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Lookup NU author(s): Dr Sylvie Ortolland,
Professor Nick Wright,
Dr Christopher Johnson
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Nitrogen implantation into a boron implanted layer is a potential technology for the fabrication of double-implanted n-p-n bipolar transistor. The effect of various implant and anneal schedules on two key device parameters is studied: 1) residual implant damage close to the emitter-base junction and 2) ohmic contact resistance of the highly doped implanted emitter. The effects of post-implant anneal conditions on the level of residual damage under the nitrogen implant after different anneal processes are investigated using the PAS and RBS techniques. The PAS data show clearly that after implantation there is a substantial defect concentration as far as 400nm - significantly below the range of the nitrogen implant (in this case 150nm). The surface morphology of the nitrogen implanted emitter after a high temperature annealing is investigated by AFM. Surface roughness increases significantly at higher annealing temperatures, taking the form of a periodic undulation at 1700C. Hall effect and contact resistivity measurements show that higher annealing temperatures result in decreased ohmic contact resistivity but poor surface mobility. Finally surface profiles show significant lattice swelling following highly doped nitrogen implant which can only partially be removed after annealing.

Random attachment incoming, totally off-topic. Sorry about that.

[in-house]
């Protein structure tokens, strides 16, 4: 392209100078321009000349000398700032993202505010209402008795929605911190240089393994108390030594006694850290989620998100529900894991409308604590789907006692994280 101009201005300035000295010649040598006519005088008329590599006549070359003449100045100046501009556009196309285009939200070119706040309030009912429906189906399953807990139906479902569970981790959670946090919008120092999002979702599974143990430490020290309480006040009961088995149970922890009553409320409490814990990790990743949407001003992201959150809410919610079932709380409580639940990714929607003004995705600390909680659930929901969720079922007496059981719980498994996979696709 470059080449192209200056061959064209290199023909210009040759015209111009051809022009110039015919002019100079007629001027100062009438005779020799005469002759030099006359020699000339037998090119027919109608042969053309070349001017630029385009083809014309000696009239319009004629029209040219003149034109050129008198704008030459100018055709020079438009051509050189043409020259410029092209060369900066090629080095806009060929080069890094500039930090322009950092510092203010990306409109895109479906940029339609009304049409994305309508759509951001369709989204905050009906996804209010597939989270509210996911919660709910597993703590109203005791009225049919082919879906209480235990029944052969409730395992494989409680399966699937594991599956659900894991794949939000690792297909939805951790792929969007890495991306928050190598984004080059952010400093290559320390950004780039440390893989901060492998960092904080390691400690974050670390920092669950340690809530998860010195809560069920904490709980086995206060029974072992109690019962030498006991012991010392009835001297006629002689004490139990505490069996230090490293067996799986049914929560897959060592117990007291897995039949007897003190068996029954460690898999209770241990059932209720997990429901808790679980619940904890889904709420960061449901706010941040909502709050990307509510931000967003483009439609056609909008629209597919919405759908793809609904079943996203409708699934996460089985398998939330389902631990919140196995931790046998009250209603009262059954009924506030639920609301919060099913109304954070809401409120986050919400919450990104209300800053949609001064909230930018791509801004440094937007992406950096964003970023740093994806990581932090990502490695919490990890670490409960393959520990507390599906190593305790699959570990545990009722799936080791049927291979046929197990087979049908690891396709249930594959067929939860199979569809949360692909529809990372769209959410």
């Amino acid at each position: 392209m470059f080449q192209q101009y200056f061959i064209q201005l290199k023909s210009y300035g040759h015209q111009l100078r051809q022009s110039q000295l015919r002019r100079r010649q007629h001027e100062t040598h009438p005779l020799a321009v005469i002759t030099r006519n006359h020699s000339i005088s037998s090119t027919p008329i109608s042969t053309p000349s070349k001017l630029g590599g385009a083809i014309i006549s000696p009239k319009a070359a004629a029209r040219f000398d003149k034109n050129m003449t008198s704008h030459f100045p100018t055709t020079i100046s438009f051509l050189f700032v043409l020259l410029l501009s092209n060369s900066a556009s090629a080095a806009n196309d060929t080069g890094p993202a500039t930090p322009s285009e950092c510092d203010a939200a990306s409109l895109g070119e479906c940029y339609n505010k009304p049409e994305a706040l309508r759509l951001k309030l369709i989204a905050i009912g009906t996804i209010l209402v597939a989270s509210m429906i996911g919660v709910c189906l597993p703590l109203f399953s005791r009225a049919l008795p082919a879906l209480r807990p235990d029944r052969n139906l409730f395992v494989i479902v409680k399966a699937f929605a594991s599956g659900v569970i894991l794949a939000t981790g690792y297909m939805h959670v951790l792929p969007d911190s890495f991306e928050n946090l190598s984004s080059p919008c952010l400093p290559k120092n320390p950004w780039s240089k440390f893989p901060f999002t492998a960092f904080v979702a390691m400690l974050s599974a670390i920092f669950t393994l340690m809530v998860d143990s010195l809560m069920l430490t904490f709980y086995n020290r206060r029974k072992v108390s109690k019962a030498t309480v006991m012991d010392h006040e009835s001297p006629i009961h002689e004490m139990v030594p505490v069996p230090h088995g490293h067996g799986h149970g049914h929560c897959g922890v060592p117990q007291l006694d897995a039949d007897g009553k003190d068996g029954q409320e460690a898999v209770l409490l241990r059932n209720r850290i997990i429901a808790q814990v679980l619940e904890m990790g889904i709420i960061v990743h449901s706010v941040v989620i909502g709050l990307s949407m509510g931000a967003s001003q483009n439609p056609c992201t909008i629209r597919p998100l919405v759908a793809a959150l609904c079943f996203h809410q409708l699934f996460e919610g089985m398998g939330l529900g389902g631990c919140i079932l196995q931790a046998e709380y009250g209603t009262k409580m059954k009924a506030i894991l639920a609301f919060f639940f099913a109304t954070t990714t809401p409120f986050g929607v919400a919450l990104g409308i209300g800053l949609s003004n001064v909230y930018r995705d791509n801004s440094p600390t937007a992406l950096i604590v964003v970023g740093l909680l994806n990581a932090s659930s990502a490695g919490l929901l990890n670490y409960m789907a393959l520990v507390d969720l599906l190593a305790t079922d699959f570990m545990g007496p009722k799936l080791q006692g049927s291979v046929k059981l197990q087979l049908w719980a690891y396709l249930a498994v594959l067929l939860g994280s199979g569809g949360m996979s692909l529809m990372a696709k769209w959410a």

Author(s): Ortolland S, Wright NG, Johnson CM, Knights AP, Coleman PG, Burrows CP, Pidduck AJ
Publication type: Article
Publication status: Published
Journal: Materials Science Forum
Print publication date: 01/01/2001
ISSN (print): 02555476
Publisher: Trans Tech Publications Ltd
Notes: Originally presented at: the Third European Conference on Silicon Carbide and Related Materials (ECSCRM2000), held September 3-7, 2000 in Kloster Banz, Germany
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